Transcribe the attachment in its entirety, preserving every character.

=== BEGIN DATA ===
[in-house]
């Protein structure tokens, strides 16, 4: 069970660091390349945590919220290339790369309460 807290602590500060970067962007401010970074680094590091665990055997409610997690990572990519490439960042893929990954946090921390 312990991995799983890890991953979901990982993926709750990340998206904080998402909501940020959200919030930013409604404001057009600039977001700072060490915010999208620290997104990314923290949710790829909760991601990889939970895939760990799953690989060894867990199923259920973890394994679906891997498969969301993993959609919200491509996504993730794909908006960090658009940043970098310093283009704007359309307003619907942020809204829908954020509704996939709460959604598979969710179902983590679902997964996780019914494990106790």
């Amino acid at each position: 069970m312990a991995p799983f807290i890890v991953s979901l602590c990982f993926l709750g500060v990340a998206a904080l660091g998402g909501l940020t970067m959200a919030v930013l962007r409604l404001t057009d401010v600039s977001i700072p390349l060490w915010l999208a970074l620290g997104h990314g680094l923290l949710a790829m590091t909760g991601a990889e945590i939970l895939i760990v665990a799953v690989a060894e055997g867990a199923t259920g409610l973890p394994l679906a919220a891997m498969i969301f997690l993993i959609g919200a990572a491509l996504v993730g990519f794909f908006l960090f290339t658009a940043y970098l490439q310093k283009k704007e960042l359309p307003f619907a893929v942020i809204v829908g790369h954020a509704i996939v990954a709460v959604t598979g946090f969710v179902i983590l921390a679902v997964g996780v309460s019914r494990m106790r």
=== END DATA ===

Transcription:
[in-house]
């Protein structure tokens, strides 16, 4: 069970660091390349945590919220290339790369309460 807290602590500060970067962007401010970074680094590091665990055997409610997690990572990519490439960042893929990954946090921390 312990991995799983890890991953979901990982993926709750990340998206904080998402909501940020959200919030930013409604404001057009600039977001700072060490915010999208620290997104990314923290949710790829909760991601990889939970895939760990799953690989060894867990199923259920973890394994679906891997498969969301993993959609919200491509996504993730794909908006960090658009940043970098310093283009704007359309307003619907942020809204829908954020509704996939709460959604598979969710179902983590679902997964996780019914494990106790």
């Amino acid at each position: 069970m312990a991995p799983f807290i890890v991953s979901l602590c990982f993926l709750g500060v990340a998206a904080l660091g998402g909501l940020t970067m959200a919030v930013l962007r409604l404001t057009d401010v600039s977001i700072p390349l060490w915010l999208a970074l620290g997104h990314g680094l923290l949710a790829m590091t909760g991601a990889e945590i939970l895939i760990v665990a799953v690989a060894e055997g867990a199923t259920g409610l973890p394994l679906a919220a891997m498969i969301f997690l993993i959609g919200a990572a491509l996504v993730g990519f794909f908006l960090f290339t658009a940043y970098l490439q310093k283009k704007e960042l359309p307003f619907a893929v942020i809204v829908g790369h954020a509704i996939v990954a709460v959604t598979g946090f969710v179902i983590l921390a679902v997964g996780v309460s019914r494990m106790r």